Although the same isn’t true of all journalists — especially broadcasters who must meet morning deadlines or those who work for afternoon newspapers — I found that the life of a weekly newspaper reporter fit nicely into my night-owl nature.
…Another late morning. … The better part of the afternoon and evening were spent at the Journal Opinion writing two stories on Fairlee — so I’m glad they pushed me to check up on the Zoning Board meeting (even if the article sucked.) The evening was pleasantly spent with Tom, Nanci and Robert at the J-O and in chatting with the selectmen in Fairlee. The article was a bitch because I still don’t have enough background material and have to struggle when reporting on working meetings.
Nevertheless, I enjoyed working + trading quips with the office staff. I was especially pleased when they decided to use 2 of my photos — and gave me a print of my picture of [two friends]. I think I’ll get that blown up. I’m proud — I’m becoming a decent photographer, too!Journal, Volume II
16 April 1979
Much of the late-night cycle was a hangover, so to speak, from my college days, so it was easy to carry it into a professional life. In local journalism, most meetings a reporter covers take place at night. On a weekly or daily with late enough deadlines, that meant you could cover a meeting, go back to the office, then go home.
The magic of editing and layout would be done while you were brushing your teeth and fluffing your pillow, and the story would appear the next morning.
Ironically, that’s changing even as journalists get better tools to do their work faster. Newspapers and their print shops have fewer employees, most of whom expect “normal” work hours. Few newspapers still have their own presses. That means their press runs are queued with those of other newspapers, and consequently the deadlines are earlier. The days of reading about late-night meetings or breaking news the next morning are pretty much over.
As for being a “pretty good photographer,” I think the camera I was still learning to use was a Nikon FE single-lens reflex that I bought at a New York City camera shop around Christmas. It was probably the one that froze on me while covering the Playboy protest in February. I was still learning how to use it then.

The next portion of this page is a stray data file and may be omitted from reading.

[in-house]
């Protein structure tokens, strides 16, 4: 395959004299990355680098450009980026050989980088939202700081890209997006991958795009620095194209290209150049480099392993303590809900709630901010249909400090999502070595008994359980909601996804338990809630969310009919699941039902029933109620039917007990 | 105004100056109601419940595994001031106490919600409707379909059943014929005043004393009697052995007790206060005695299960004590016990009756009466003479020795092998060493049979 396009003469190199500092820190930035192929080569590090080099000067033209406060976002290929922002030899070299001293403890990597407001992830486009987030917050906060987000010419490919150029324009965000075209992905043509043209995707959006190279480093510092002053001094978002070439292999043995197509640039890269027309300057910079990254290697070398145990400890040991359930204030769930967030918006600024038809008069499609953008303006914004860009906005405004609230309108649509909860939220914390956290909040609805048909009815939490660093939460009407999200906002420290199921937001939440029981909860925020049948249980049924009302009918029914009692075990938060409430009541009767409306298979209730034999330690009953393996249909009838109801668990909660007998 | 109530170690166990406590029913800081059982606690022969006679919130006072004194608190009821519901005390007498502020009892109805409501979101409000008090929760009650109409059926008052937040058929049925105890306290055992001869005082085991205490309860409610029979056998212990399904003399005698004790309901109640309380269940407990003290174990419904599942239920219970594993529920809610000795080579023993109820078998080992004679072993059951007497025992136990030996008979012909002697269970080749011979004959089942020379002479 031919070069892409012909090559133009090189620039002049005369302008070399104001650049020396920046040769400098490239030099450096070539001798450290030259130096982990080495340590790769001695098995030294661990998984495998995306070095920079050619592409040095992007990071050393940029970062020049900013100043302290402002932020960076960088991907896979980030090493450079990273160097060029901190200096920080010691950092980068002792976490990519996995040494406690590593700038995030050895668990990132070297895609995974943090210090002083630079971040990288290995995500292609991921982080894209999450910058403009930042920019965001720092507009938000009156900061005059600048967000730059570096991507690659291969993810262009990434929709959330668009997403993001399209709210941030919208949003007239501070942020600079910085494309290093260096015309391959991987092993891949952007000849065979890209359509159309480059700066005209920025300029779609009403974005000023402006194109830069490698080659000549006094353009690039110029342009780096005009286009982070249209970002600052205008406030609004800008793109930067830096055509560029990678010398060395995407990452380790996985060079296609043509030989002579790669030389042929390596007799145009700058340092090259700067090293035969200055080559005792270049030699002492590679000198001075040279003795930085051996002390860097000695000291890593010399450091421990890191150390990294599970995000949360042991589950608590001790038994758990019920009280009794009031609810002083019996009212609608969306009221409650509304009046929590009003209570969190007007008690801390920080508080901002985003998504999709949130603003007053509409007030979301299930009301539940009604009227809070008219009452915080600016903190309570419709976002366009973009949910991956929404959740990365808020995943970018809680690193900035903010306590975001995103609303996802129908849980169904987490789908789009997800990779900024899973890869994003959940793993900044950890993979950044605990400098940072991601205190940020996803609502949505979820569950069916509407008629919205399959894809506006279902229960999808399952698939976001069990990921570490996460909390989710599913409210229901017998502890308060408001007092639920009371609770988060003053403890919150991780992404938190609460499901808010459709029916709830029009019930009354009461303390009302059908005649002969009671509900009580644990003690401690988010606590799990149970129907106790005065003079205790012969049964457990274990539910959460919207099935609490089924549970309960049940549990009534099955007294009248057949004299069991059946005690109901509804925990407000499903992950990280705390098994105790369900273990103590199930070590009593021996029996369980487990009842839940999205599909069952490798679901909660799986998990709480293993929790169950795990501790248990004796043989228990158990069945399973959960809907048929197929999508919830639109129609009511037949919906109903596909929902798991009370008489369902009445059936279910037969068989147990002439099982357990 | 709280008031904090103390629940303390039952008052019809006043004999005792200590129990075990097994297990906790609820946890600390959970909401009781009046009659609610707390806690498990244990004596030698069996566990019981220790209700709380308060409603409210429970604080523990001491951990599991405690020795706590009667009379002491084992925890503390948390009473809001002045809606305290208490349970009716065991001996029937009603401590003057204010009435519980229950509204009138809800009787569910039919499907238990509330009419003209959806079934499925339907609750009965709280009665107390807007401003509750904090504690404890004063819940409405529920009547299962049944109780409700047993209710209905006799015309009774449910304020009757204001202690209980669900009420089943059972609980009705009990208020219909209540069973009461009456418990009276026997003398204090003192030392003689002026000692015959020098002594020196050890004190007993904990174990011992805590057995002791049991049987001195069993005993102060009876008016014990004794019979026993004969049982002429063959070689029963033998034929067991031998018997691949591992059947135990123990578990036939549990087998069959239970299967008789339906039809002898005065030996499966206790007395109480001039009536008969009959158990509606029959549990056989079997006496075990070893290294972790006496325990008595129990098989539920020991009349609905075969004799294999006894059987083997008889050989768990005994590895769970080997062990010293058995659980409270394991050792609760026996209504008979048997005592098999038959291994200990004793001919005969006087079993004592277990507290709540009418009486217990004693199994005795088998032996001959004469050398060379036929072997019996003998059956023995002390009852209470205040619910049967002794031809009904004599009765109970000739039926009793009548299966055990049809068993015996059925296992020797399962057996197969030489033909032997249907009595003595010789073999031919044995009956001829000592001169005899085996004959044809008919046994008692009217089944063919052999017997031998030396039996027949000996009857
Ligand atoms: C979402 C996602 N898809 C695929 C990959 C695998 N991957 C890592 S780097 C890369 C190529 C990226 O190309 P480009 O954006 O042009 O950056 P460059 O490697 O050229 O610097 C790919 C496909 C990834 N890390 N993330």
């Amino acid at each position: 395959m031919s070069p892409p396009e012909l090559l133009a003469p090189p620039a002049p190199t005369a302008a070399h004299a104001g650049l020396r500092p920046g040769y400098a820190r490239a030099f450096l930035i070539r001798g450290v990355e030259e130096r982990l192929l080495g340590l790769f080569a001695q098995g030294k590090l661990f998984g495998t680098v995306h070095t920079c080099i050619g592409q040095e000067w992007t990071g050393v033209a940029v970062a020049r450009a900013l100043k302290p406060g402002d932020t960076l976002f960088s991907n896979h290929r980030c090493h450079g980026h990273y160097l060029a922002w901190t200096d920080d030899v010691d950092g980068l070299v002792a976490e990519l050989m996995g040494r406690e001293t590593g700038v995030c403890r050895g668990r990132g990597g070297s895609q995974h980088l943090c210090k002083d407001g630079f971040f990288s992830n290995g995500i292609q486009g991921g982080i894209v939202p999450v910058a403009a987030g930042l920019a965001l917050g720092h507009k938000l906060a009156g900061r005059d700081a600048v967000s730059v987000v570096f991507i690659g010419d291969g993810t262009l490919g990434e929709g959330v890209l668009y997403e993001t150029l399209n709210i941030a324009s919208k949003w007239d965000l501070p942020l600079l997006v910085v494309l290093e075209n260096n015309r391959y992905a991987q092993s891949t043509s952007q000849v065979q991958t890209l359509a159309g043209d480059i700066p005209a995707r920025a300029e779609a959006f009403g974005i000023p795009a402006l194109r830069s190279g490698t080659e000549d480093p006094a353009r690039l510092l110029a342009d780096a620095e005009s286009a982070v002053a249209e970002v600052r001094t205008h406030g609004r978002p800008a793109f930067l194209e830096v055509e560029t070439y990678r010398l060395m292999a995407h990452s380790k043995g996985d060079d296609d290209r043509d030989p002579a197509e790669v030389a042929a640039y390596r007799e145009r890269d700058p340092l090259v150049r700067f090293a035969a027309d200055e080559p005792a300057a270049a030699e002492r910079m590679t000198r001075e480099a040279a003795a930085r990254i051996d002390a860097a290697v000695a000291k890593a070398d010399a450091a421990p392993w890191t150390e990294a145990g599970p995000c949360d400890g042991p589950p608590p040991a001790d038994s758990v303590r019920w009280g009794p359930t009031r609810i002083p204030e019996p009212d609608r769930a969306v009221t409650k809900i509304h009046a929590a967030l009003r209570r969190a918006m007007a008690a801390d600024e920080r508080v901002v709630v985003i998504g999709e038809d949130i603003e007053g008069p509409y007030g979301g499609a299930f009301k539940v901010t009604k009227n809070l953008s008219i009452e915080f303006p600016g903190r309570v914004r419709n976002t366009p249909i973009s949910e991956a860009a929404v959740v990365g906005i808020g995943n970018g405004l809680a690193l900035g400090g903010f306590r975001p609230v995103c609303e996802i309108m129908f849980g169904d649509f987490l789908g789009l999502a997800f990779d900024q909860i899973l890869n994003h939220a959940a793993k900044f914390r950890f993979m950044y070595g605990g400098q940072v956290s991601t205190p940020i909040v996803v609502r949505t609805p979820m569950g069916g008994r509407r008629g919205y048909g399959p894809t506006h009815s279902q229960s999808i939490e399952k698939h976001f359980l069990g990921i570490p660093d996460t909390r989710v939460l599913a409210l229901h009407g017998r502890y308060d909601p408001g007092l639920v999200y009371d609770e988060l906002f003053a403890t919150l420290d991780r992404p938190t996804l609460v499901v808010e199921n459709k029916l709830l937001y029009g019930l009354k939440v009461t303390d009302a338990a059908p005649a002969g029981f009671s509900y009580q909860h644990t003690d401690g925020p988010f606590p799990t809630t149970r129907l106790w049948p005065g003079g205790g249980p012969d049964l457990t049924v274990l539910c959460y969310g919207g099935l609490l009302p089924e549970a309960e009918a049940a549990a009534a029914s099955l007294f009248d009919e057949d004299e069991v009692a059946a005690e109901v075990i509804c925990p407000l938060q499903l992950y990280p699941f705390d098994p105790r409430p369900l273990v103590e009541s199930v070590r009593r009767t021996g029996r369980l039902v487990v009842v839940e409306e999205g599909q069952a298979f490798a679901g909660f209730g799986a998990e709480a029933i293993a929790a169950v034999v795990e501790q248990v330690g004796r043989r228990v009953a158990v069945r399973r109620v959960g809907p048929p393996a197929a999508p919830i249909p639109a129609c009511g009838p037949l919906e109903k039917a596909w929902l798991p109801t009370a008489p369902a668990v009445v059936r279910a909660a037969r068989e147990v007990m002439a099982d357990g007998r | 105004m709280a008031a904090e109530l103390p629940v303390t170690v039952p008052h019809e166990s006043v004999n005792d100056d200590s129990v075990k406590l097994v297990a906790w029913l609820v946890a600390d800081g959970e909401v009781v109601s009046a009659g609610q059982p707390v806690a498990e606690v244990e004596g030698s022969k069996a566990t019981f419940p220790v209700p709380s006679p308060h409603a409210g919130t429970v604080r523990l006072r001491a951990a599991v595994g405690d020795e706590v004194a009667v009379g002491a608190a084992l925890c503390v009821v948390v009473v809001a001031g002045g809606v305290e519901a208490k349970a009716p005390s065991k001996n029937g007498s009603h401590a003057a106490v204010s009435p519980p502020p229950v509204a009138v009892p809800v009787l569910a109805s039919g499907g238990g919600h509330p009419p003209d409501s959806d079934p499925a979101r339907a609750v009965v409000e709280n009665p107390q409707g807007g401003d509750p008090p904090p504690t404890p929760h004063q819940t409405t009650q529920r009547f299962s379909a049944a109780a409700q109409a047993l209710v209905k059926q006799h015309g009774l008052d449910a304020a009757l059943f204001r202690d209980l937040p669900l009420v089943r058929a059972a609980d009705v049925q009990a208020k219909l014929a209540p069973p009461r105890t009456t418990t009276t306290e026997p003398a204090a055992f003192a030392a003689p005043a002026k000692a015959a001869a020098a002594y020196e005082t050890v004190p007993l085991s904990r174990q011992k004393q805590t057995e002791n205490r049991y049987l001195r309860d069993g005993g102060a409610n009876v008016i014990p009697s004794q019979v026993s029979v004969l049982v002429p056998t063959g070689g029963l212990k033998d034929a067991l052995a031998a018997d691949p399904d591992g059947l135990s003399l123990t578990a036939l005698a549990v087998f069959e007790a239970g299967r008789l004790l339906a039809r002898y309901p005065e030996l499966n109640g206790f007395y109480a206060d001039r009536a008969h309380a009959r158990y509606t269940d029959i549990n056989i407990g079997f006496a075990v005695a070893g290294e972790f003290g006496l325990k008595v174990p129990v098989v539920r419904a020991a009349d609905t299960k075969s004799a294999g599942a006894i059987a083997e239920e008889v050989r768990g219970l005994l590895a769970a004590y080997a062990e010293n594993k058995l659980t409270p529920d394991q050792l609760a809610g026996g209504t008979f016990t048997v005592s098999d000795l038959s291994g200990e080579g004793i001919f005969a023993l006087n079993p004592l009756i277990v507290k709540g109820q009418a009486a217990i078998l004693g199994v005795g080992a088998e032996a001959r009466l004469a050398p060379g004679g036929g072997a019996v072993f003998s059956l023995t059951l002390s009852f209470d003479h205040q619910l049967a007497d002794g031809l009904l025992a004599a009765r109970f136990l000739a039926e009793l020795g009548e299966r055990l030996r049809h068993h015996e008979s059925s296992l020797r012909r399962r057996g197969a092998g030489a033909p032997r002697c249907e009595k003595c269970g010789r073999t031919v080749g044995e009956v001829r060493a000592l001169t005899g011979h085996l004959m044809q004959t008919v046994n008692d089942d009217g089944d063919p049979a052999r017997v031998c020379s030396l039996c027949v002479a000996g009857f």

The FE had two lenses — one for regular use and one for more distant (though not quite telephoto). My favorite feature was an automatic mode that adjusted the shutter speed according to the lighting conditions. I was, and still am, a complete idiot about camera settings, and needed something that I wouldn’t have to fiddle with while on assignment.
The FE is in our attic somewhere. Years later, when I became a family man, I bought a Milolta Maxxum SPxi, which had more automated features and flexibility. I still have that one; in fact, it has an ancient roll of film inside. I probably ought to check that out.
Eventually this family man was burning through a lot of film (and developing costs). A brick-shaped digital point-and-shoot got me through a few more years, before I switched to a Panasonic Lumix F28. I still have that and use it occasionally, but today most of my photos (and probably yours) are shot on a cellphone. Mine is an iPhone 13.
Nowadays, a budding young reporter (or a veteran one) can carry around the camera, darkroom, and video camera in a pocket and use the same device to file stories instantaneously. That ends the late-night cycles — and leaves more time for a real life.